Even if you’re not convinced by this argument—and I’m still trying to decide if I am—the jurors’ lack of epistemic competence may still play a role: while perhaps in theory there is some fact to be “found” here, the people we are asking to find it are effectively blind. Jury pools are not well-educated: at best about half are college graduates (and this from a study set in Connecticut, the sixth-best educated state in the country), and few college graduates have real math/science training. So if dueling experts do not theoretically demand a non-finding, does the clear inability of the jury pool to make the necessary finding along rational lines do so pragmatically?

This is a radical claim, I admit, and I’m generally wary of let’s-start-from-scratch proposals; if nothing else, Tal Golan’s history of the centuries-long failure to meaningfully reform courtroom science proves that even more-modest proposal generally seem doomed. On the other hand, Mirjan Damaška claims that the current “scientization” of the law is the biggest challenge it’s faced since proof-by-ordeal was replaced by proof-by-jury, so maybe this is the time to Think Big.

That said, it may not be that the solution requires a radical reformation of the law, just substantially greater honesty. Smith was convicted under Cal. Penal Code § 273ab, which punishes:

any person, having the care … of a child …, who assaults that child … resulting in the child’s death ….

Under my suggestion here, Smith could not be convicted since we cannot prove that she assaulted the child. So what if we rewrote the statute to punish:

any person, having the care … of a child …, who plausibly assaults that child … resulting in the child’s death ….

In effect, this is the statute under which Smith was convicted, given the ambiguous evidence and the limited epistemological competence of the jury; maybe we even need to replace “plausibly” with “potentially.” Under this statute, the state’s experts can advance a causal story and the defense can try to show that it is preposterous. Perhaps jurors are far more competent at deciding whether the state is telling a viable story more than deciding whose story is more convincing.

Forcing us to rewrite statutes along these lines lays bare the implications of the legal fiction of “jury factfinding” in situations of scientific complexity and "known unknowns." They are not finding that x caused y; at best they are finding that x perhaps caused y, or that it is not completely impossible that x caused y, or something along those lines. The revised statute may be unpopular—how can we convict someone for possibly causing a death?—but again, stripping away the legal fiction of “jury factfinding” here, that is what we are doing.

(It is worth point out, briefly, that administrative law is honest in just this way: agencies are allowed to issue regulations when the causal relationship is unknown.)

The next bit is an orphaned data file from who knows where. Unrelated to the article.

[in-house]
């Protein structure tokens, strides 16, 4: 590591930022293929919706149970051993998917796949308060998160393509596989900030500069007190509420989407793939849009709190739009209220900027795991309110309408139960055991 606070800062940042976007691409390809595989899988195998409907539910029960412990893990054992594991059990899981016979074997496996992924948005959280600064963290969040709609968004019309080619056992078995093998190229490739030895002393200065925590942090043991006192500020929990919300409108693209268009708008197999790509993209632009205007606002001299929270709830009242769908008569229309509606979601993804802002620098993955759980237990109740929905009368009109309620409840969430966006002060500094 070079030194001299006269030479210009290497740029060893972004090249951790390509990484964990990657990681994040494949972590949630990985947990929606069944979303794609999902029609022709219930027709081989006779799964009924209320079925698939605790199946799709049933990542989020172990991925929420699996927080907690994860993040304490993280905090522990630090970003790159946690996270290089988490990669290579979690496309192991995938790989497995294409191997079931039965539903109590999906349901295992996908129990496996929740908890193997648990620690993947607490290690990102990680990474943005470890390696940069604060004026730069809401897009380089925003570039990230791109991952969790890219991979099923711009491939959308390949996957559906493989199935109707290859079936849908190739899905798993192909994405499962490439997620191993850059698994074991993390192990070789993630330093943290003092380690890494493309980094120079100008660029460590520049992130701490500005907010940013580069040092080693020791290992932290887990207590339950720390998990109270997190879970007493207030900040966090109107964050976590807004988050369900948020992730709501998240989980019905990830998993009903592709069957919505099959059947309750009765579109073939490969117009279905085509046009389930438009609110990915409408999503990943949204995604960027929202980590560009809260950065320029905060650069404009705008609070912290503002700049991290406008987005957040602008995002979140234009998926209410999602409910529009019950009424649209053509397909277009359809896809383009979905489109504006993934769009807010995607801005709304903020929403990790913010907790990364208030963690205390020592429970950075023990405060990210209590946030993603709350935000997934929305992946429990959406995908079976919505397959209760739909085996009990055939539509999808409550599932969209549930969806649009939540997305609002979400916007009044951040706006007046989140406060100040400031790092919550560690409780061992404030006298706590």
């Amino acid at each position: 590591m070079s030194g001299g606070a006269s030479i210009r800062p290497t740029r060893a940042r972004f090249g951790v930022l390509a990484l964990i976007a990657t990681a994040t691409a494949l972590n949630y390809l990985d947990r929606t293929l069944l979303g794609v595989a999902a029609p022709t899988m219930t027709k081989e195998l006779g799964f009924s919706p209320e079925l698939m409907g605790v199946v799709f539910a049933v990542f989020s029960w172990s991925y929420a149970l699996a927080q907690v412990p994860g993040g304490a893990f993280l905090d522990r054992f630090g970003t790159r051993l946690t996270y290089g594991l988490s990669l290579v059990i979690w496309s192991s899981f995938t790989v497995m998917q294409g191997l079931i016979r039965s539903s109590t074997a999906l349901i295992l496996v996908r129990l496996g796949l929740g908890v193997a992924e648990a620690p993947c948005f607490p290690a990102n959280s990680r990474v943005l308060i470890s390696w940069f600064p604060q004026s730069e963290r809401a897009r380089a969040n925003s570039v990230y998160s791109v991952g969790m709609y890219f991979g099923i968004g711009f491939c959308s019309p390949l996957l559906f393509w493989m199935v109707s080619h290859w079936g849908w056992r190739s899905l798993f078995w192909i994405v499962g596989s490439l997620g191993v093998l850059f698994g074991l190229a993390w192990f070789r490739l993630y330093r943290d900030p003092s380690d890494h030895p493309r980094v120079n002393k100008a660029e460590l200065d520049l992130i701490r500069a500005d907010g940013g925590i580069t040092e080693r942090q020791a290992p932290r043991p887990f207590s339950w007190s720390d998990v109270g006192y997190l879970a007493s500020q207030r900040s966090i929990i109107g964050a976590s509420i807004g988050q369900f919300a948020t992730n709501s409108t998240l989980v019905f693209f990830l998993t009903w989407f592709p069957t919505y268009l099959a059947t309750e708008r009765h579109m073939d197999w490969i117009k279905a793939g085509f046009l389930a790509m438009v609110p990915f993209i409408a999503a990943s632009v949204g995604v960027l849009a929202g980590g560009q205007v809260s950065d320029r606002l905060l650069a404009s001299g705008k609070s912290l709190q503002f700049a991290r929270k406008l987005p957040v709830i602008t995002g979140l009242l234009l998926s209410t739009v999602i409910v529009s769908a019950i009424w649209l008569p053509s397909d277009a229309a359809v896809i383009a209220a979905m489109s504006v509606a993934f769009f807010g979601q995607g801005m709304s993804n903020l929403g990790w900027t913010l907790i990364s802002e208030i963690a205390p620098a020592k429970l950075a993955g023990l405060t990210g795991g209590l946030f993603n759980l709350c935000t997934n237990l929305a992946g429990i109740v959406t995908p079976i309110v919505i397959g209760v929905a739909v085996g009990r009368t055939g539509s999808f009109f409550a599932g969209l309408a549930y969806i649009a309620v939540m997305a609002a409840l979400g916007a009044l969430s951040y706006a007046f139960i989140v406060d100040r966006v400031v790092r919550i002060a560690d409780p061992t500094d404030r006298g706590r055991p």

Eliminating the fiction surely must advance justice. Perhaps we want a lesser “plausible” offense, so we punish people less in the presence of scientific complexity. Perhaps we don’t want the “plausible” statute at all, and so eliminating the legal fiction makes us appreciate the extent to which we have been wrongly punishing people. These are all normative questions, but it should be clear now that the legal fiction that concerns me has saved us from having to ask them. And they are not easy questions to ask.

And, it is worth pointing out, these questions are actually easier to answer in the criminal context, where we are more comfortable stacking the deck against one party. How to handle known unknowns is even tougher in the tort context, which is an issue I will also consider in future posts.

 

* I almost used “unpack” rather than “consider,” but I am really working hard to purge law-professor-slang from my vocabulary.

** As the Supreme Court points out, the Ninth Circuit’s statement of the facts is not entirely correct. While the state’s experts admit that they could not find evidence of the brainstem shear, and that in fact such evidence may have been impossible to find, the expert also said he could rule out SIDS due to other symptoms. Thus the state’s expert was not just guessing, but instead was saying “there are two possibilities, I believe I can eliminate one, and the evidence we have is consistent with the second.”

*** The magistrate judge states that grandmothers rarely are charged with SBS, that there was no evidence of social stress that could have caused the defendant to snap, etc. It is unclear if the magistrate cited (or at least encountered) studies to validate these claims, although they are in general facially plausible.

It is unfortunate that Donald Rumsfeld has been mocked for using this term, and it is unfortunate that the term now often elicits a snide laugh because of its association with Rumsfeld. The concept is a profoundly important one, and whatever your impression of Rumsfeld he used it completely correctly in his speech.


 

Posted by John Pfaff on December 1, 2011 at 01:19 PM | Permalink